The assignment contains Use the OLTP logical schema below to build data warehouse consisted of two data marts. You will need to import the final exam data code for the OLTP logical schema and develop ETL process in SSIS . Your tables should meet these requirements:
To build a data warehouse using the provided OLTP logical schema, we need to understand its structure and the requirements for the data marts. The OLTP logical schema represents the database design for online transaction processing systems, which are optimized for transactional data storage and retrieval.
The first step is to import the final exam data code for the OLTP logical schema. This code will define the tables, relationships, and attributes in the database. Once the data code is imported, we can proceed with developing the Extract, Transform, and Load (ETL) process using SSIS (SQL Server Integration Services).
The goal of the ETL process is to extract data from the OLTP schema, transform it into a format suitable for analysis, and load it into the data warehouse. In this case, we are building two data marts, which are subsets of the data warehouse focused on specific subject areas.
When developing the ETL process, it is important to consider the requirements for the tables in the data warehouse. These requirements dictate the structure and content of the tables, ensuring that they meet the needs of the data marts. Let’s examine some common requirements for data warehouse tables:
1. Historical data: Data warehouses typically store historical data, allowing for trend analysis and comparison over time. As such, the ETL process should include mechanisms for capturing and loading historical data from the OLTP schema.
2. Aggregated data: Data marts often require aggregated data for efficient analysis. Aggregation involves summarizing data at different granularity levels (e.g., daily, monthly, yearly). The ETL process should include transformations to aggregate the data and populate the aggregated tables in the data warehouse.
3. Cleansed and standardized data: The OLTP schema may contain incomplete, inconsistent, or redundant data. The ETL process should include data cleansing and standardization steps to ensure the quality and integrity of the data in the data warehouse.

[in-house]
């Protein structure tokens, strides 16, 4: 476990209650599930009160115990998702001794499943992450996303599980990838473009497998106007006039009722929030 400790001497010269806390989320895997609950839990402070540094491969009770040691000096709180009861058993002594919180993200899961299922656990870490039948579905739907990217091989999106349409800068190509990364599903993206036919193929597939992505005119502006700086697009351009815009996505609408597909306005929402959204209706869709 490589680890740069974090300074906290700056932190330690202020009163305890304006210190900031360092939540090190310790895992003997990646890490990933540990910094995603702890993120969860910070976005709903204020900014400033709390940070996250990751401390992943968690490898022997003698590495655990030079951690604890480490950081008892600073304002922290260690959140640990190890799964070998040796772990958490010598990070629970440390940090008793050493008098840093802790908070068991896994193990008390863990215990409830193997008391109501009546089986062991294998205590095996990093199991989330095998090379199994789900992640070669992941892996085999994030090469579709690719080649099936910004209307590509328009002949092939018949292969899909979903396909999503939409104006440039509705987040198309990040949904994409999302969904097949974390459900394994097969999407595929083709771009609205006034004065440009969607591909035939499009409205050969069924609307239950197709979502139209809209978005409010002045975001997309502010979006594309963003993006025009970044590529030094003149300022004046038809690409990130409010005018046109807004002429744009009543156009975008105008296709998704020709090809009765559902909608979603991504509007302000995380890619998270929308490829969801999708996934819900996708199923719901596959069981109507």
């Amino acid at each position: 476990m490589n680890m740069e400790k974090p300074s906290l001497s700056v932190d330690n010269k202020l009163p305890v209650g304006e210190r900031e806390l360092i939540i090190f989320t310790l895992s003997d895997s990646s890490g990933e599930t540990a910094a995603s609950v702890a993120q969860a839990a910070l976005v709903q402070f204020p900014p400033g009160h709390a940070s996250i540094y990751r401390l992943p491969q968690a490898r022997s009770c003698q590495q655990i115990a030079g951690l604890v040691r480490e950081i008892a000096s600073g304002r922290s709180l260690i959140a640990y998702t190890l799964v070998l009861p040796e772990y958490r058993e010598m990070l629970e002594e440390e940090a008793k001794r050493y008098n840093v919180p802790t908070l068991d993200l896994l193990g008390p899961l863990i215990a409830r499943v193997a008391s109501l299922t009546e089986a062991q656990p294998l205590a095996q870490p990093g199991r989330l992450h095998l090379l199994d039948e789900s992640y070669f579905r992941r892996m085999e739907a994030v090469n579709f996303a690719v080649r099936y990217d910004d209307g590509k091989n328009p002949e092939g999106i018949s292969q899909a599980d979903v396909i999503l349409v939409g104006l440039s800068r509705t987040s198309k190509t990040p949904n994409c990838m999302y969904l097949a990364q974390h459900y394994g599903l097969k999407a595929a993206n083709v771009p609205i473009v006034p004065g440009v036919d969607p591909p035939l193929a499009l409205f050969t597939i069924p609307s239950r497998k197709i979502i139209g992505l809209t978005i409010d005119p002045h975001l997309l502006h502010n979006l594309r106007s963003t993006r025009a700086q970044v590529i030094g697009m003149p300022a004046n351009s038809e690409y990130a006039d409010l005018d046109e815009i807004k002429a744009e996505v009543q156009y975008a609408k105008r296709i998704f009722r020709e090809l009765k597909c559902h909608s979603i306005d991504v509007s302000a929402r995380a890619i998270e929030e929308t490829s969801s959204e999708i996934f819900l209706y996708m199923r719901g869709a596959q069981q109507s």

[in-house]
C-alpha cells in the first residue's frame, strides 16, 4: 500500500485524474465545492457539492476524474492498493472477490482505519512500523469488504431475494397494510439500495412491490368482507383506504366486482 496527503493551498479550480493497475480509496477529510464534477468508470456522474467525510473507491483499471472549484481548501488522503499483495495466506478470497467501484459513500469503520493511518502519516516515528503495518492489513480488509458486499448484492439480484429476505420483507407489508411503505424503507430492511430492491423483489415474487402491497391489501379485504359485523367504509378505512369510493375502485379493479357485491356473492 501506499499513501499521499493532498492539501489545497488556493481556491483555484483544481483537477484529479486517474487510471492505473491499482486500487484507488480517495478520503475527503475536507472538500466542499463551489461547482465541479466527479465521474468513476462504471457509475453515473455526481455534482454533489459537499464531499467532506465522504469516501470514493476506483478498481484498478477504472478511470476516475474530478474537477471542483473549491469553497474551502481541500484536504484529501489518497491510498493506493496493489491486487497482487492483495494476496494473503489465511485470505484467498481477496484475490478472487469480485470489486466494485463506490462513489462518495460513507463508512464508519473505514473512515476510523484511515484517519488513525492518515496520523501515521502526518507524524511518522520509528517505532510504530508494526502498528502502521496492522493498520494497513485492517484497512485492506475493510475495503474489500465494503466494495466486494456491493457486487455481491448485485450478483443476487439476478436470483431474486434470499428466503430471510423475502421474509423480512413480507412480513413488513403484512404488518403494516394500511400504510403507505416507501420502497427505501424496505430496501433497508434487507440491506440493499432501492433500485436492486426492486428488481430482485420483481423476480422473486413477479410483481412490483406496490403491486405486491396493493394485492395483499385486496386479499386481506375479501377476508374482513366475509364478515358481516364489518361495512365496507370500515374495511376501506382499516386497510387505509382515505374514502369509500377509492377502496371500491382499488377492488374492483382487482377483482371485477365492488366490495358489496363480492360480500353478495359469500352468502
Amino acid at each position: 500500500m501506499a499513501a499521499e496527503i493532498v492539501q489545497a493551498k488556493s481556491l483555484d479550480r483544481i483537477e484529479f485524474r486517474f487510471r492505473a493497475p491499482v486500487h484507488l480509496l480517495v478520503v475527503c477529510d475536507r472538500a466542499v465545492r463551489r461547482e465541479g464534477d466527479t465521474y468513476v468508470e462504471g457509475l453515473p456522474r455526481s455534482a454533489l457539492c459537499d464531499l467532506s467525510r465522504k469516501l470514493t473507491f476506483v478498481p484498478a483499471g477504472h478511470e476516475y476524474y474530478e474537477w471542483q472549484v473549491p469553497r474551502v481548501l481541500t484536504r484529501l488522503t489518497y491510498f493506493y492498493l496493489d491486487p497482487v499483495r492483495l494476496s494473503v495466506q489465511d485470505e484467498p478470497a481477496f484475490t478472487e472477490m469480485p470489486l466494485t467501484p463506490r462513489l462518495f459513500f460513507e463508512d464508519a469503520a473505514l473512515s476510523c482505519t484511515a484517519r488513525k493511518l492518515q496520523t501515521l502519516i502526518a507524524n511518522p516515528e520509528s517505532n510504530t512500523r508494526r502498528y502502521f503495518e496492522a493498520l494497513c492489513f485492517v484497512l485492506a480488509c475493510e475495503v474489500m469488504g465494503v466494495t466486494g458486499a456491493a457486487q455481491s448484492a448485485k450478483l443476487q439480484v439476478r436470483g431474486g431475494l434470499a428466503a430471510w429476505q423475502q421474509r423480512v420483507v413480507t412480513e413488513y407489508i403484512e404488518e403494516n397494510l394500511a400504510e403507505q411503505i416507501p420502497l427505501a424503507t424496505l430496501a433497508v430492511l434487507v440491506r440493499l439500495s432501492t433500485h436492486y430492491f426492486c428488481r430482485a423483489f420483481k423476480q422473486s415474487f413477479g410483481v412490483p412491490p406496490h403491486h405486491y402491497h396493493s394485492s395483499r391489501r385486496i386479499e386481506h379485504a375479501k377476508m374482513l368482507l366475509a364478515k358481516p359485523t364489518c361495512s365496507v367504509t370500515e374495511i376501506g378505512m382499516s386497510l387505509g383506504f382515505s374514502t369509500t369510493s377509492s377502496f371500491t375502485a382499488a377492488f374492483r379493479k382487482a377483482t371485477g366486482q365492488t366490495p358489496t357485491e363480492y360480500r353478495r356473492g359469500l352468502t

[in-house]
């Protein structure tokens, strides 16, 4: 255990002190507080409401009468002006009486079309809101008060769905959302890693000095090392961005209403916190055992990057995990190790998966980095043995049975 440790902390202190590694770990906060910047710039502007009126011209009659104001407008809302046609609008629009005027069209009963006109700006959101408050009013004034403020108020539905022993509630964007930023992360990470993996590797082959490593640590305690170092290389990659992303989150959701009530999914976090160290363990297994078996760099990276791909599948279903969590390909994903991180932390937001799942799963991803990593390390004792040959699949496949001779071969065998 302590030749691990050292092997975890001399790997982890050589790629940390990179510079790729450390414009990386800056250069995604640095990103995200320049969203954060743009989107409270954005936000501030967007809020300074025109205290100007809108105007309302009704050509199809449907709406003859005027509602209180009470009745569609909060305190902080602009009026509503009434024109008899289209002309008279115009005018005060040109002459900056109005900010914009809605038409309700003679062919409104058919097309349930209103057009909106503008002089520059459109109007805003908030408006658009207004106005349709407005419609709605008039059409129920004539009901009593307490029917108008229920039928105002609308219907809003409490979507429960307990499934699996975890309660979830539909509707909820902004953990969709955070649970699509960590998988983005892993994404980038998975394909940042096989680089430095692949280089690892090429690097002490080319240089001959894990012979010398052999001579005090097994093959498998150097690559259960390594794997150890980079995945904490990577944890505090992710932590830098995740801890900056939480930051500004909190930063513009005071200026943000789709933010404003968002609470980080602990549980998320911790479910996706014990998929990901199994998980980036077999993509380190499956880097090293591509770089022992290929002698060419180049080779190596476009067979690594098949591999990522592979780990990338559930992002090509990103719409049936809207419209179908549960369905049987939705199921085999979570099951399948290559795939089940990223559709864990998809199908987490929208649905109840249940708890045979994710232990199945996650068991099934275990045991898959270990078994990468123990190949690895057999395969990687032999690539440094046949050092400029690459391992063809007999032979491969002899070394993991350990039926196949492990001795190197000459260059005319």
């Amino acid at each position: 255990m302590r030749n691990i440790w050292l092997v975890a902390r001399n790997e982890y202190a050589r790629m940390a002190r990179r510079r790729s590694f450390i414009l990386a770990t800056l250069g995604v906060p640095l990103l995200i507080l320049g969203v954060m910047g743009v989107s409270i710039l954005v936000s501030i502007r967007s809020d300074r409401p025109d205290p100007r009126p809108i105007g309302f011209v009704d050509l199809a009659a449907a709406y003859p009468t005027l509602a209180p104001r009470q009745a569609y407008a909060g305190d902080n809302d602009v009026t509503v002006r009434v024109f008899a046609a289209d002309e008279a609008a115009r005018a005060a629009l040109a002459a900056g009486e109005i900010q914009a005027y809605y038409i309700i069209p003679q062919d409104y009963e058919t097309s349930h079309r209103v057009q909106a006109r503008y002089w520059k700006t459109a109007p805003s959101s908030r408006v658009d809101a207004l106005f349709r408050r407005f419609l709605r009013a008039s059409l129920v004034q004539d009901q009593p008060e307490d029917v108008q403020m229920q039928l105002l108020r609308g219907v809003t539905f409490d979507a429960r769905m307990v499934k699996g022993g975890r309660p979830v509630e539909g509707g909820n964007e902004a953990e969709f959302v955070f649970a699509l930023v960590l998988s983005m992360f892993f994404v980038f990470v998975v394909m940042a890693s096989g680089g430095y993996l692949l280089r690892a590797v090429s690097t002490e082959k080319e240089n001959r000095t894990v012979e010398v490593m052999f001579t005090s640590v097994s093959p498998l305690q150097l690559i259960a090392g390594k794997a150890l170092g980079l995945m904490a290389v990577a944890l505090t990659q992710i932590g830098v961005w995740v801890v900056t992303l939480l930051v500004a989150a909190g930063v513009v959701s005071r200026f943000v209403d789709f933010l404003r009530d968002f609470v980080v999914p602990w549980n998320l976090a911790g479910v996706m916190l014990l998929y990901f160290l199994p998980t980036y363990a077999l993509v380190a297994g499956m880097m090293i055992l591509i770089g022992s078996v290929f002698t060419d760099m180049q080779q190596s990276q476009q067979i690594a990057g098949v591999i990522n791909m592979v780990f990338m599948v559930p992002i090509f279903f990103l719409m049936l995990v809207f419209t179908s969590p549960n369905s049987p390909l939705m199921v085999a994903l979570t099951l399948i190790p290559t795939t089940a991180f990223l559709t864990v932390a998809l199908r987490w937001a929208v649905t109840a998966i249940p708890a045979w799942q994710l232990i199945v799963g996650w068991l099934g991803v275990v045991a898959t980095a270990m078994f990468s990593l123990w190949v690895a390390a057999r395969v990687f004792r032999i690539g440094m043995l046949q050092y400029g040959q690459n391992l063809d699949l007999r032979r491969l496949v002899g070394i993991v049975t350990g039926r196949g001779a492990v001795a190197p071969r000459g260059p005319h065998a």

4. Denormalization: In the OLTP schema, data is typically normalized to reduce redundancy and improve transaction performance. However, for analytical purposes, denormalization may be necessary to simplify queries and improve query performance. The ETL process should include denormalization techniques to create denormalized tables in the data warehouse.
5. Security and access control: Data warehouses often contain sensitive and confidential information. The ETL process should consider security measures to ensure that only authorized users can access and analyze the data.
6. Data transformation and integration: The ETL process should employ various transformation techniques to integrate data from different sources, standardize formats, and resolve conflicts or inconsistencies. This ensures that the data in the data warehouse is consistent and ready for analysis.
Once the ETL process is developed, it can be deployed and executed using SSIS. SSIS provides a graphical interface for designing and managing the ETL workflows, making it easier to monitor and maintain the data warehouse.
In conclusion, to build a data warehouse with two data marts using the provided OLTP logical schema, we need to import the data code, develop an ETL process in SSIS, and ensure that the tables in the data warehouse meet the requirements for the data marts. The ETL process should address considerations such as historical data, aggregation, data cleansing and standardization, denormalization, security, and data transformation and integration.